Magnets: I magnetised the turrets (it was easy enough to drill holes out of them with a basic electric drill). If I did this again I'd use much smaller magnets for the armoured cars, it's very hard indeed to move those turrets around.

Paint Scheme: My one regret is that I didn't find a satisfying two-tone scheme which would have brought the tanks in line with the official DAK scheme for the period. That said, I've not found any very good examples of this (in terms of historical images or pictures of models) and my story here is that the desert sand has covered/removed the secondary camouflage colour (light grey)!


Until I started this project I didn't own any desert terrain (though I did have a sandy-coloured set of boards for the table). I made the decision that my time-to-money ratio validated buying some Battlefield in a Box terrain and ordered myself a couple of hills, some buildings, an oasis and some desert obstacles. To my relief they look very playable to me. Certainly as good as anything I could have made/painted and at a price that's pretty close to GW's unpainted terrain. Only the palm trees look like they could do with a bot of attention. Looking at the various UK distributors' websites it looks like this stuff is going oop so I'm glad I got hold of it. Spread across a 6x4 table it looks like I might need to get a few more bits ordered:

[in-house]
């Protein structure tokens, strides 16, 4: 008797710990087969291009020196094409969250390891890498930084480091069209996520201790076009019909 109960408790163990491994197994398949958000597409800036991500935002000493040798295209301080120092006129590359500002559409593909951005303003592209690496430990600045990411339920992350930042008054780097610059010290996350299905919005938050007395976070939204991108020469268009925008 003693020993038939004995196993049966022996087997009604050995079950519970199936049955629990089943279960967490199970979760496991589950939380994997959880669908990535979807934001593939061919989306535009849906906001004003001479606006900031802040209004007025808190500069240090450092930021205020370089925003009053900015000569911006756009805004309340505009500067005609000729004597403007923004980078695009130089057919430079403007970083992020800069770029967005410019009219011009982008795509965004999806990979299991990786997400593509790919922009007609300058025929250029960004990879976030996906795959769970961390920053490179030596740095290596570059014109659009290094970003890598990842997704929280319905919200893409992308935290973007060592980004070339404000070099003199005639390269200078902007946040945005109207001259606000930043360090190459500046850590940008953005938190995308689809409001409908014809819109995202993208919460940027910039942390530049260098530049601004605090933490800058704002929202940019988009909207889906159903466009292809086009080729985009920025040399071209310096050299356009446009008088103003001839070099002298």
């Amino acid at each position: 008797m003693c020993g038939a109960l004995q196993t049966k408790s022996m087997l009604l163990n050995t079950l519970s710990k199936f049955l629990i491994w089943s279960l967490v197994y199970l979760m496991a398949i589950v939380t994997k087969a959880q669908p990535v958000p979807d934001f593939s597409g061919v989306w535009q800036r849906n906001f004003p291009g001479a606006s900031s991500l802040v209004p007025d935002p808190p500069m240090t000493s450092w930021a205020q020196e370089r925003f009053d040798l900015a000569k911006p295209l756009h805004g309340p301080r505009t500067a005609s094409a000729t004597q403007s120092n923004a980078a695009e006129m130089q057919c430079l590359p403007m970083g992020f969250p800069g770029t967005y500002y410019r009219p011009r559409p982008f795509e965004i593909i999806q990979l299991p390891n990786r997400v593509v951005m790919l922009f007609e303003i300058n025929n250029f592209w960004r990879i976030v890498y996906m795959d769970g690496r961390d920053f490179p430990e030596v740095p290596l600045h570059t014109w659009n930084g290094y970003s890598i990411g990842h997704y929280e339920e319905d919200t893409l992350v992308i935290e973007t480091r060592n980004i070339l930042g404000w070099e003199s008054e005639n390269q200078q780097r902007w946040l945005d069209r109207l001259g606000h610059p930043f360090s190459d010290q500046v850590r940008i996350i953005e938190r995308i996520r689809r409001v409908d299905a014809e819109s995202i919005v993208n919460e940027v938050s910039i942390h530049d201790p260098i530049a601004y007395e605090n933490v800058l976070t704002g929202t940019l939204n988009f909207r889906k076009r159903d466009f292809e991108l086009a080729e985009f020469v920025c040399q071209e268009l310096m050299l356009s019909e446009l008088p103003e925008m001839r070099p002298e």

In an attempt to supplement this I made some sand dunes out of some old GW hills. they started life looking like fuzzy-felt mounds.

I peeled off the grass (which was surprisingly easy and which kept my two-year old entertained for 20 minutes) and added some fine sand and rocks. When that dried I sprayed them with Battlefront's German Armour Desert (which I'd rejected as a base coat for the tanks) and then drybrushed them with Vallejo Desert Yellow, Sand Yellow, Dark Sand and Iraqi Sand. Finally I added some water to the brush to smooth things out a little. They ended up looking close enough to the Battlefront terrain for my purposes.

Next on the painting table it'll be either some Perry Miniatures DAK or a Dark Angels tactical squad. It really should be the latter but I'm not sure if I can resist building the DAK infantry...